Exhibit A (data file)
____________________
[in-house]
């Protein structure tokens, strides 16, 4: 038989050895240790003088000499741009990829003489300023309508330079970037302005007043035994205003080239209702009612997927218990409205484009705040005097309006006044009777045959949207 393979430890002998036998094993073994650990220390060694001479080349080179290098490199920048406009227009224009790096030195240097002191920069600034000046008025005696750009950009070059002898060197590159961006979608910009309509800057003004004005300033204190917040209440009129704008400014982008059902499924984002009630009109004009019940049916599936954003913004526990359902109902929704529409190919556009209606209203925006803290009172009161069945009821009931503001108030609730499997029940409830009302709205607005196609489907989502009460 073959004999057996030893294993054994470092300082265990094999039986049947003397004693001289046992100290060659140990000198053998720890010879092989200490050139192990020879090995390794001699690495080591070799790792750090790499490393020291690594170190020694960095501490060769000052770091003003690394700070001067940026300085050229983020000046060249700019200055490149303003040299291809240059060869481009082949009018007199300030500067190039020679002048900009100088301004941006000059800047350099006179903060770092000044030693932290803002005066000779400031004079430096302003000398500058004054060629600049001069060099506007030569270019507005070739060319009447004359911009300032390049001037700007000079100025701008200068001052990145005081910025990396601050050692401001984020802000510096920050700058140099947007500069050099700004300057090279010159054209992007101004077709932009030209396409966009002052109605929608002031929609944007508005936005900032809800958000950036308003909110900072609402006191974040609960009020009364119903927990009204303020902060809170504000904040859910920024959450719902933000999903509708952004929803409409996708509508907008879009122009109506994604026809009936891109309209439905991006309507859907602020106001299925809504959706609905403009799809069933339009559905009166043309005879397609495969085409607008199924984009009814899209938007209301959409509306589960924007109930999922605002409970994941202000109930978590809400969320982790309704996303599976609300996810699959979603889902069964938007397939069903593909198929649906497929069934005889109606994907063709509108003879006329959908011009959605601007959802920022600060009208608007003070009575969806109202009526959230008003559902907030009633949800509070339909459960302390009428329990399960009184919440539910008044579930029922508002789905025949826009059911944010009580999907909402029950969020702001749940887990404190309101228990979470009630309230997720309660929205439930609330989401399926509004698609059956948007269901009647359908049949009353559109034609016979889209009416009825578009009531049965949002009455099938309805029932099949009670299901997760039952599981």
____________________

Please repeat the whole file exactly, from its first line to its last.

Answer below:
[in-house]
């Protein structure tokens, strides 16, 4: 038989050895240790003088000499741009990829003489300023309508330079970037302005007043035994205003080239209702009612997927218990409205484009705040005097309006006044009777045959949207 393979430890002998036998094993073994650990220390060694001479080349080179290098490199920048406009227009224009790096030195240097002191920069600034000046008025005696750009950009070059002898060197590159961006979608910009309509800057003004004005300033204190917040209440009129704008400014982008059902499924984002009630009109004009019940049916599936954003913004526990359902109902929704529409190919556009209606209203925006803290009172009161069945009821009931503001108030609730499997029940409830009302709205607005196609489907989502009460 073959004999057996030893294993054994470092300082265990094999039986049947003397004693001289046992100290060659140990000198053998720890010879092989200490050139192990020879090995390794001699690495080591070799790792750090790499490393020291690594170190020694960095501490060769000052770091003003690394700070001067940026300085050229983020000046060249700019200055490149303003040299291809240059060869481009082949009018007199300030500067190039020679002048900009100088301004941006000059800047350099006179903060770092000044030693932290803002005066000779400031004079430096302003000398500058004054060629600049001069060099506007030569270019507005070739060319009447004359911009300032390049001037700007000079100025701008200068001052990145005081910025990396601050050692401001984020802000510096920050700058140099947007500069050099700004300057090279010159054209992007101004077709932009030209396409966009002052109605929608002031929609944007508005936005900032809800958000950036308003909110900072609402006191974040609960009020009364119903927990009204303020902060809170504000904040859910920024959450719902933000999903509708952004929803409409996708509508907008879009122009109506994604026809009936891109309209439905991006309507859907602020106001299925809504959706609905403009799809069933339009559905009166043309005879397609495969085409607008199924984009009814899209938007209301959409509306589960924007109930999922605002409970994941202000109930978590809400969320982790309704996303599976609300996810699959979603889902069964938007397939069903593909198929649906497929069934005889109606994907063709509108003879006329959908011009959605601007959802920022600060009208608007003070009575969806109202009526959230008003559902907030009633949800509070339909459960302390009428329990399960009184919440539910008044579930029922508002789905025949826009059911944010009580999907909402029950969020702001749940887990404190309101228990979470009630309230997720309660929205439930609330989401399926509004698609059956948007269901009647359908049949009353559109034609016979889209009416009825578009009531049965949002009455099938309805029932099949009670299901997760039952599981």